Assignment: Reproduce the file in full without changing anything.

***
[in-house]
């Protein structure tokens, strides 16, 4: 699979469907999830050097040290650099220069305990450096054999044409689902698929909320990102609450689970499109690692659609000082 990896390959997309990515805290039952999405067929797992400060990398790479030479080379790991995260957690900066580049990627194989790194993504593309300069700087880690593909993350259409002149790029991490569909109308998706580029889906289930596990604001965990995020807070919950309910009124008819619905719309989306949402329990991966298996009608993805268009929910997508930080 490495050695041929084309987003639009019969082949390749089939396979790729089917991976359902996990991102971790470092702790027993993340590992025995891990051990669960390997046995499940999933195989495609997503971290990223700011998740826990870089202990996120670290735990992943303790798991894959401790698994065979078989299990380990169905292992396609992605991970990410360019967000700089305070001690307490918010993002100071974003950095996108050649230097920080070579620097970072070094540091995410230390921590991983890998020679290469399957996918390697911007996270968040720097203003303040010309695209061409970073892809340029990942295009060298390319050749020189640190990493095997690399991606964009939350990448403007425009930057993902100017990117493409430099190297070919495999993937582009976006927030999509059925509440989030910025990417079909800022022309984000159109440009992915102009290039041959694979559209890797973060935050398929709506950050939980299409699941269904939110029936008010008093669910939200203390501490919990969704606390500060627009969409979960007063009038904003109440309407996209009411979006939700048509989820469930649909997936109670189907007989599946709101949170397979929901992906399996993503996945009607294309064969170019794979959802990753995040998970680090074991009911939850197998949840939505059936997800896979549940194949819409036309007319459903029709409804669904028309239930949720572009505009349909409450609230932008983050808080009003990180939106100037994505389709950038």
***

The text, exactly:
[in-house]
């Protein structure tokens, strides 16, 4: 699979469907999830050097040290650099220069305990450096054999044409689902698929909320990102609450689970499109690692659609000082 990896390959997309990515805290039952999405067929797992400060990398790479030479080379790991995260957690900066580049990627194989790194993504593309300069700087880690593909993350259409002149790029991490569909109308998706580029889906289930596990604001965990995020807070919950309910009124008819619905719309989306949402329990991966298996009608993805268009929910997508930080 490495050695041929084309987003639009019969082949390749089939396979790729089917991976359902996990991102971790470092702790027993993340590992025995891990051990669960390997046995499940999933195989495609997503971290990223700011998740826990870089202990996120670290735990992943303790798991894959401790698994065979078989299990380990169905292992396609992605991970990410360019967000700089305070001690307490918010993002100071974003950095996108050649230097920080070579620097970072070094540091995410230390921590991983890998020679290469399957996918390697911007996270968040720097203003303040010309695209061409970073892809340029990942295009060298390319050749020189640190990493095997690399991606964009939350990448403007425009930057993902100017990117493409430099190297070919495999993937582009976006927030999509059925509440989030910025990417079909800022022309984000159109440009992915102009290039041959694979559209890797973060935050398929709506950050939980299409699941269904939110029936008010008093669910939200203390501490919990969704606390500060627009969409979960007063009038904003109440309407996209009411979006939700048509989820469930649909997936109670189907007989599946709101949170397979929901992906399996993503996945009607294309064969170019794979959802990753995040998970680090074991009911939850197998949840939505059936997800896979549940194949819409036309007319459903029709409804669904028309239930949720572009505009349909409450609230932008983050808080009003990180939106100037994505389709950038």